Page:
The goal of the "We the People" initiative is to encourage and strengthen the teaching, study and understanding of American history
Listen to Director Kinney Frelinghuysen's interview with Alan Chartock about the House & Studio, the stories behind it, and this past season's special exhibit.
In 1933, George L.K.Morris and Alexander Calder exhibited together at the Berkshire Museum. Morris most likely purchased the mobile from Calder at that time. The two artists went on to exhibit at the highly publicized "Five Contemporary American Concretionists" show in 1936 at the Reinhardt Galleries in New York.
The mobile's installation in the Crane Room at the Berkshire Museum celebrates the homecoming for the Calder collection which has been on tour in New York, Paris, and Toronto. The Berkshire Museum was the first to give Calder a public commission, the mobiles in the theater. They also gave Morris his first exhibit.
"Indian Composition", a 1942 George L.K. Morris painting owned by the Corcoran Gallery in Washington, D.C. has been replicated and enlarged to 150' tall to screen a luxury condominium project in Seoul, Korea. The condominiums are called Mega Hills and sell for $3 million dollars. They are located in the fashionable Gangnam section of Seoul, on Cheongdam Street which is sometimes referred to as the Fashion and Art Street or Rodeo Street, referring to Rodeo Drive in Beverly Hills, California.
Mega-Mark, the construction company for the project, chose the Morris work for the giant screen to express the artistic and modern flavor of their high end condominiums in a neighborhood full of art galleries and boutiques.
Frelinghuysen Morris House and Studio in Lenox, which owns the copyright to the painting, was paid a fee for the use of the image. Director Kinney Frelinghuysen would not disclose the figure but remarked, "It pays for the fully assessed property taxes the Foundation pays to the towns of Lenox and Stockbridge." He added, "I love that a piece of artwork shown in Seoul can be used to beautify a construction project and pay for schoolbooks in Lenox and Stockbridge".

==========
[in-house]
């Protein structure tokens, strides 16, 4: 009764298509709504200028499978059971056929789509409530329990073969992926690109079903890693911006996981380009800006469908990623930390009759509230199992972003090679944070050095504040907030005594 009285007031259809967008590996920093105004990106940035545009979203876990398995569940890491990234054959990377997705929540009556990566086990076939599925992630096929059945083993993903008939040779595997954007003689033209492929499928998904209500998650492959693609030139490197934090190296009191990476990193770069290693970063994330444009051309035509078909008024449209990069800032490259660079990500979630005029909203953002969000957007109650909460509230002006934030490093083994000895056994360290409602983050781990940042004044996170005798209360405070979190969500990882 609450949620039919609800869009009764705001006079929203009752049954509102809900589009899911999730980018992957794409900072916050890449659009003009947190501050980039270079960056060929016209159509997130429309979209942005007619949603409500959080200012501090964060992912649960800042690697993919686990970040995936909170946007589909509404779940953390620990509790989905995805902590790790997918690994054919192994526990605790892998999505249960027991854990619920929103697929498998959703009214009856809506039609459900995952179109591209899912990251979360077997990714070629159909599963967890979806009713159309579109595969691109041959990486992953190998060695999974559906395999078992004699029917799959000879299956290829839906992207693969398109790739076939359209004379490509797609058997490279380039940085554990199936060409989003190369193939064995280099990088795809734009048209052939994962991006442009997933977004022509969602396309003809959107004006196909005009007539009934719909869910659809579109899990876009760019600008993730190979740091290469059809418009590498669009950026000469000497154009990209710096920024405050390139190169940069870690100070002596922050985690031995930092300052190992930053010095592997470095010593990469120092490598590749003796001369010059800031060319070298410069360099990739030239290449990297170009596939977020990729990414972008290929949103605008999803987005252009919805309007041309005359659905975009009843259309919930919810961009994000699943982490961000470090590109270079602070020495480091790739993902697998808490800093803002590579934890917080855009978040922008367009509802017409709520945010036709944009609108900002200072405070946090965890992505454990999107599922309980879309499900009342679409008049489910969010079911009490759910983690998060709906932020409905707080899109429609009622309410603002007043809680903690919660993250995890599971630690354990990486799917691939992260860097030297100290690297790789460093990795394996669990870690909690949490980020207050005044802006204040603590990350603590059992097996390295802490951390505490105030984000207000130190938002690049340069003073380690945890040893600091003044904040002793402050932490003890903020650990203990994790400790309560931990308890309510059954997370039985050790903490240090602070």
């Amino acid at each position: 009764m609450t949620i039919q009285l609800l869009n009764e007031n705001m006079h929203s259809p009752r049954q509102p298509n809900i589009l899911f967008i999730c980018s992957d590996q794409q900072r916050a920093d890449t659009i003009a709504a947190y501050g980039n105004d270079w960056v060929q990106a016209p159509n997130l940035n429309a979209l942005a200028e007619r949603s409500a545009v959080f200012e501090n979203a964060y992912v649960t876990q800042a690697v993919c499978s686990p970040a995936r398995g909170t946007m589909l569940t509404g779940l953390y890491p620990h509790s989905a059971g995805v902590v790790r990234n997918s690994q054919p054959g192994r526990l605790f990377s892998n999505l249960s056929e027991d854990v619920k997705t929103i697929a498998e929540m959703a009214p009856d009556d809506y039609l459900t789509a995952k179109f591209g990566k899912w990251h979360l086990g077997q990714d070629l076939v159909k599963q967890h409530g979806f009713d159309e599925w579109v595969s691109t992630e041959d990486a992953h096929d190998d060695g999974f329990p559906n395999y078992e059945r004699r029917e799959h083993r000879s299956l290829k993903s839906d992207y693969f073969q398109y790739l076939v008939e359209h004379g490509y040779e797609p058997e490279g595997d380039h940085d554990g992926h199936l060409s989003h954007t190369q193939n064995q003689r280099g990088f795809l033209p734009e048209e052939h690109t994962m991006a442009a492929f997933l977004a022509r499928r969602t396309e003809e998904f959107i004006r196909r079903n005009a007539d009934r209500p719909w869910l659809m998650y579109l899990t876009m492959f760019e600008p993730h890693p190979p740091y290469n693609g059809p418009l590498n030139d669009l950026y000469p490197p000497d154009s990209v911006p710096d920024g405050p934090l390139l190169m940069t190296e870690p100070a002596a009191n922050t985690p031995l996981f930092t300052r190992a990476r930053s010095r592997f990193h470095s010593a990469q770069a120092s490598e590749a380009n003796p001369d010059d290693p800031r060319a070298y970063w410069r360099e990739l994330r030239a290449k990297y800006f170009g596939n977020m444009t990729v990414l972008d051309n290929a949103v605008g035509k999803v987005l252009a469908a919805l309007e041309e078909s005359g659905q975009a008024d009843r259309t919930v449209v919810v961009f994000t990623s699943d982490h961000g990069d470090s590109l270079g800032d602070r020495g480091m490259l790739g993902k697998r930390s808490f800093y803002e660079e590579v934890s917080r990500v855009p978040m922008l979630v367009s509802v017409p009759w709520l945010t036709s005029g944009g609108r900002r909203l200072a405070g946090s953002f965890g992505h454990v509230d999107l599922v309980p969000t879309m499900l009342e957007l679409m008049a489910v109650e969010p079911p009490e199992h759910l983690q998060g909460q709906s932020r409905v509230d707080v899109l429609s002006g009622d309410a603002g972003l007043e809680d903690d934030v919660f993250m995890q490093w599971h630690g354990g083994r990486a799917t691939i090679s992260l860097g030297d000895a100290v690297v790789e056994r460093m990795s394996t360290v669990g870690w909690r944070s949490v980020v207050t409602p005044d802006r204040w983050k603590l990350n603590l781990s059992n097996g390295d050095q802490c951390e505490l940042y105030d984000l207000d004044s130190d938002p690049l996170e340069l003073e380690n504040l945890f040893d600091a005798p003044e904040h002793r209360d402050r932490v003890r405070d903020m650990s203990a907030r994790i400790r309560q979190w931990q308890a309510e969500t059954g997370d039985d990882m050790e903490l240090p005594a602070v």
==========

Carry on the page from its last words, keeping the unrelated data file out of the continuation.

"Of all the towns that could have played host to New England's first modernist building, Lenox, Mass., is among the least likely. When Mrs. Astor's 400 finished summering at their extravagant, ironically named "cottages" in Newport, R.I., they would shift to Lenox, in the Berkshires, for several more weeks before returning to Manhattan in the fall. Lenox's cottages embraced many architectural styles, but modernism definitely was not among them," writes Art and Antiques journalist Sheila Gibson Stoodley. Read the full article
"Of all the historic houses in Berkshire County, the only one in which I feel the presence of non-ghostly inhabitants is the Frelinghuysen Morris House & Studio in Lenox," writes Berkshire Eagle reporter Milton Bass. "The art that George L.K. Morris and his wife, Suzy Frelinghuysen, incorporated into the very essence of their home gives you the feeling that at any moment one of them may step in from an adjoining room.
"For a culture vulture, whizzing through the Hudson River Valley and across the Berkshires in Massachusetts en route to somewhere else can be frustrating," writes Post-Gazette reporter Mackenzie Carpenter. Read the full article